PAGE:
Their qualifying matches, however, were all against teams ranked outside the world's top 30. As you may have spotted with the rankings system, the multipliers are such that there's very little difference, for example, between playing top-ranked Spain and 10th-ranked England: you'd get 2,388 to beat Spain at a World Cup, but 2,268 to beat England. Once you divide that 120-point difference by the dozen or so matches (at least) that most teams might have played in a given year, you'll see it's only 10 points here or there on the final ranking points.

Thus, Switzerland's easy World Cup qualifying group helped them immeasurably. They collected 1,162 points for beating Albania, while Italy picked up a relatively few extra (1,298) for beating a far, far tougher Czech Republic team this year.

Everyone wants to play Italy in friendlies - and it's hurt them

High-profile friendlies against the sexiest teams in world football are great for the FA's bank balance - but usually bad news for the team's ranking. Friendlies aren't taken seriously, lead to freak results, and hammer your multiplier.

Switerzland have played only two friendlies this year: one against Greece (a 0-0 draw) and the other against Brazil, which they won 1-0. That was impressive, in fairness.

Italy, by contrast, have played five. In four of those games they earned draws with the Netherlands and Brazil, hammered San Marino, and lost to Argentina. As you can see from the formula, even a win in a friendly against Spain will earn you under 600 points, which is roughly the same as winning a qualifier against Luxembourg.

The fifth of those friendlies was Italy's charity match against Haiti, in which they played a young and inexperienced side, switched off while 2-0 up with five minutes left and conceded two late goals (one from the spot) to draw 2-2. Huge amounts of money were raised for earthquake relief and the fans went home happy - but Italy's ranking average took a pounding as they picked up just over 100 points for a draw with the 80th-best team in the world.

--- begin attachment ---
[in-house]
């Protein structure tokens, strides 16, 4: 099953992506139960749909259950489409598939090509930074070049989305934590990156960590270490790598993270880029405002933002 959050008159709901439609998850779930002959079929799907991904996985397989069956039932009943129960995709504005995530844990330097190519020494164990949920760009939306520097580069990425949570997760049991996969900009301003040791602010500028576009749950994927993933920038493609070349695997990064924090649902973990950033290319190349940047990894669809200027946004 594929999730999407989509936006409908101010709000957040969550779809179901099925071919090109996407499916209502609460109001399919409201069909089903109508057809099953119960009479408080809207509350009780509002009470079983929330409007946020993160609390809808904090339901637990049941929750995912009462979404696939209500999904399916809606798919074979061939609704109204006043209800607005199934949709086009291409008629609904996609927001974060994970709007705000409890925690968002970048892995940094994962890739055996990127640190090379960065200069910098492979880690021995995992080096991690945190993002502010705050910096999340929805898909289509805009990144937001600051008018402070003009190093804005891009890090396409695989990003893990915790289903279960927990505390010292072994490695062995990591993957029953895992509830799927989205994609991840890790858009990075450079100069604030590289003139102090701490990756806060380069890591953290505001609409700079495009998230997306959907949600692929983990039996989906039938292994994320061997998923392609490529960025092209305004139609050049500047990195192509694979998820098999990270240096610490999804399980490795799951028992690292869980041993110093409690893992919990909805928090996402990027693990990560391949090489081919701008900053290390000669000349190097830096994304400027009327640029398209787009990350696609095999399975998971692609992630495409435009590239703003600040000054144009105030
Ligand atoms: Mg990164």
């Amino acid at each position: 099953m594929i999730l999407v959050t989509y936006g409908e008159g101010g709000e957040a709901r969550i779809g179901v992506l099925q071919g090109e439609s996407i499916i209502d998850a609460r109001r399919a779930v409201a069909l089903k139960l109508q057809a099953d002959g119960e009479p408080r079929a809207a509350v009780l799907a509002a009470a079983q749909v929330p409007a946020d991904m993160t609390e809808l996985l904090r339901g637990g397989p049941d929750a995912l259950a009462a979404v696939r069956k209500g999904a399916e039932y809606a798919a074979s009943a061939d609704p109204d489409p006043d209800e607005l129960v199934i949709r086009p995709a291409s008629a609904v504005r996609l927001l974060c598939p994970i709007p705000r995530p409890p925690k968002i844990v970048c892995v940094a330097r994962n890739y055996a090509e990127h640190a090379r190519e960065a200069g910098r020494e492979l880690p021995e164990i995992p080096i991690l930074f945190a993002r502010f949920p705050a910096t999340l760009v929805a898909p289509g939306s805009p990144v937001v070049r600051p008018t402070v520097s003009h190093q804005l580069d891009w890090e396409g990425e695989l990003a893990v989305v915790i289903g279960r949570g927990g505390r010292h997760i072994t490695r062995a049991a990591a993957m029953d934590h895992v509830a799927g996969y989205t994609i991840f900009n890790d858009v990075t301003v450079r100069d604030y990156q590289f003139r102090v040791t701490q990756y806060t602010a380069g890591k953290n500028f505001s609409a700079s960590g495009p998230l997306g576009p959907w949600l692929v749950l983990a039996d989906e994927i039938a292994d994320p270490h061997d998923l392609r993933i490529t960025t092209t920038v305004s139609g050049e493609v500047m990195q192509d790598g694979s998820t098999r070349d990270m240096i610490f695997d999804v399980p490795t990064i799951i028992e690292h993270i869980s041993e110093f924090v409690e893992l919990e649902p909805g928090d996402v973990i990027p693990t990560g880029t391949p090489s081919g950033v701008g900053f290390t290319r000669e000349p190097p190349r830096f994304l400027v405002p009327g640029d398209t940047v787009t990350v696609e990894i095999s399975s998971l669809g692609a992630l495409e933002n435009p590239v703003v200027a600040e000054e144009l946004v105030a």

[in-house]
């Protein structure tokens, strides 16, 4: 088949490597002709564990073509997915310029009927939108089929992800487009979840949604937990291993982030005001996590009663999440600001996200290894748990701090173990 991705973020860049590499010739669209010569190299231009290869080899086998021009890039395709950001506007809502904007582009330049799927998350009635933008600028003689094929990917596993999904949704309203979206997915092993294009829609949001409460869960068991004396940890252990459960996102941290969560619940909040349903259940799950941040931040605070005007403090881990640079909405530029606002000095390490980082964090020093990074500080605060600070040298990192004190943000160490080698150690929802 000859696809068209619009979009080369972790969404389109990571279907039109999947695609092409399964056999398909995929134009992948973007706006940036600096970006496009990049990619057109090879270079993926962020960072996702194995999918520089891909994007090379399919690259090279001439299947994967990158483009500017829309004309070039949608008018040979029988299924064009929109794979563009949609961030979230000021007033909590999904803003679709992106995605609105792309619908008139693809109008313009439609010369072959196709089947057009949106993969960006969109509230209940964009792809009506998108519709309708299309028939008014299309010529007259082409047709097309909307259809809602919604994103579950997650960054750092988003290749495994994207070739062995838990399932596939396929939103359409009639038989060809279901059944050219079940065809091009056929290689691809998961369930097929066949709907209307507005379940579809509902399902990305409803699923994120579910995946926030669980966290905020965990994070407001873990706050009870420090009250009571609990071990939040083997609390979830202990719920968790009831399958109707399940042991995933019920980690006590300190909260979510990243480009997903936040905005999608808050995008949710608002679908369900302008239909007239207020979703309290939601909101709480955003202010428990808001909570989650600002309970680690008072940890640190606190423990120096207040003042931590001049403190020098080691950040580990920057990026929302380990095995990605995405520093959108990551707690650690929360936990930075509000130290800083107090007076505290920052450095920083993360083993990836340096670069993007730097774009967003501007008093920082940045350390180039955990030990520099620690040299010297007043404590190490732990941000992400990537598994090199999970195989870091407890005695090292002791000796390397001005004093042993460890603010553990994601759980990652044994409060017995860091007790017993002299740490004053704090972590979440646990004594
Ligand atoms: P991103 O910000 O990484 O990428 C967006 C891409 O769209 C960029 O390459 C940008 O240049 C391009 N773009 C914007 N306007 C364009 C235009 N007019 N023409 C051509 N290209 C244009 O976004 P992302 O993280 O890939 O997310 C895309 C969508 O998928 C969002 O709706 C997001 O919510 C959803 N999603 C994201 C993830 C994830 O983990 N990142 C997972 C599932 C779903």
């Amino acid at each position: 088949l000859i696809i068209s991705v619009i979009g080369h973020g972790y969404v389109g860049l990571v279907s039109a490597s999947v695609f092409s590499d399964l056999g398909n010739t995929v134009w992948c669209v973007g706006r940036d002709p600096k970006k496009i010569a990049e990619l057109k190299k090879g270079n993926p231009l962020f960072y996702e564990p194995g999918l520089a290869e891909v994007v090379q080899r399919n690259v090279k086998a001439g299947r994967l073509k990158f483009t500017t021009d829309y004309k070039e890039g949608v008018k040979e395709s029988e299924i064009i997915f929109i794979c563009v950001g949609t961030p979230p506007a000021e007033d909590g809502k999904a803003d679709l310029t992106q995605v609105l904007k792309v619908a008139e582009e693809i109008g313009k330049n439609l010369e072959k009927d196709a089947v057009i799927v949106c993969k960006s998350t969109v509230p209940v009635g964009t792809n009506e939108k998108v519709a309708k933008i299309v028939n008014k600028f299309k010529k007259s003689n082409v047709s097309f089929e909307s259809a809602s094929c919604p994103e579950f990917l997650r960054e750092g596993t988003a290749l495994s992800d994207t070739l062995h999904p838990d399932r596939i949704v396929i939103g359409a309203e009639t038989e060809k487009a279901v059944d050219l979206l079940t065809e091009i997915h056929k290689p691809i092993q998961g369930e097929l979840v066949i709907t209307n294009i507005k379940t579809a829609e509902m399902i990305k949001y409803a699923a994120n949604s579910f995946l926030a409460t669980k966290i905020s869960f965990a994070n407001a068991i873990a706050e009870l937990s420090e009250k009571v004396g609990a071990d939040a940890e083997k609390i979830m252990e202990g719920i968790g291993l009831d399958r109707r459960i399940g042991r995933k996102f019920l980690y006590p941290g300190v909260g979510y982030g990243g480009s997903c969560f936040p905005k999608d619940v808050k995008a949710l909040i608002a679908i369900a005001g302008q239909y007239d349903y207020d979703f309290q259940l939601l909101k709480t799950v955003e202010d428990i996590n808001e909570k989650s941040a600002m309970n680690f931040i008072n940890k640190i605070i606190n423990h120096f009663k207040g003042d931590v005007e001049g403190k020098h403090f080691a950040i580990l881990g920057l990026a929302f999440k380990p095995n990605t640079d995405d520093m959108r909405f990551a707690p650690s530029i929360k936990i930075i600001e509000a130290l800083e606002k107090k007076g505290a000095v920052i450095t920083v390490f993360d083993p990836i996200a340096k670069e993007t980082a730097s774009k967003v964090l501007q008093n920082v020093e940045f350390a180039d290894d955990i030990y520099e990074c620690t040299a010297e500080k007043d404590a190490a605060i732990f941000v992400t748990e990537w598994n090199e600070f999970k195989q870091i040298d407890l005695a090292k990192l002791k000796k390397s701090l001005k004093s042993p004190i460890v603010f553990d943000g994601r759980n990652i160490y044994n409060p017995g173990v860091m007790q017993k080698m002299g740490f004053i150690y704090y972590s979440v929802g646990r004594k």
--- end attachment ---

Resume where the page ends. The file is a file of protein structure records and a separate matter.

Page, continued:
Not only is that bad itself, but each friendly they play means that the relative effect of their big-points wins in qualifying is lessened. By playing three extra friendlies, each of Italy's qualifying wins is diluted since average points per match are averaged out: you pick up 100 points against Haiti, but you're now dividing your sum total of points for the year by 16 instead of 15.

The same goes for the Confederations Cup. Italy picked up some nice points by beating Mexico and Japan, but had their averages pounded by losing to Brazil and Spain - neither of which was exactly a disgrace. All they basically did was increase the number of games that their overall points tally has to be divided by, though they did get some credit for only losing on penalties to Spain.

With all that taken into account, Italy have played 16 matches in 2013, compared to Switzerland's eight. If you crunch all the numbers, dividing down and so on, each of the Swiss's World Cup qualifying wins will each have boosted their final ranking tally score by about 120 points, while each of Italy's qualifying wins will only have added around 60 to their score.

And remember, the ranking table has just two points between the sides.

The answer?

The easiest way, by far, for teams to be ranked would be by a panel of humans. Anyone with even a vague knowledge of international football can say instinctively that a team that finished second in one of the world's toughest tournaments just 15 months ago is better than one which failed to qualify for that tournament.

But where do you draw the line? It seems okay that talent-rich Belgium, who soared through qualifying, should be ranked ahead of the Dutch or English, but should they be above or below Colombia? That's why boiling games down into rankings points is a good idea.

There will always be problems, with this. What do you do about defeats, for example? At the moment losing 3-2 to Spain in extra time at a World Cup match is worth 0 points, while needing a late penalty to beat Turks and Caicos Islands in a friendly is worth 132 points.

But the biggest flaws in the current system are self-evidently to do with the points available in friendlies, and the score for the strength of your opponent.

Brazil's case shows this perfectly. They are ranked an insanely-low 11th, simply because their automatic qualification as World Cup hosts mean they don't have the same number of chances to score points.

We're using the word 'insane' advisedly: they have won 11 of their last 12 matches (the blip against Switzerland being their only defeat). Their scalps in that run include Spain, France, Mexico, Italy, Uruguay and Portugal, yet they're not in the top 10 in the world.

Crazy? Absolutely. But not quite as crazy as Switzerland being seeded ahead of Italy for the World Cup next year.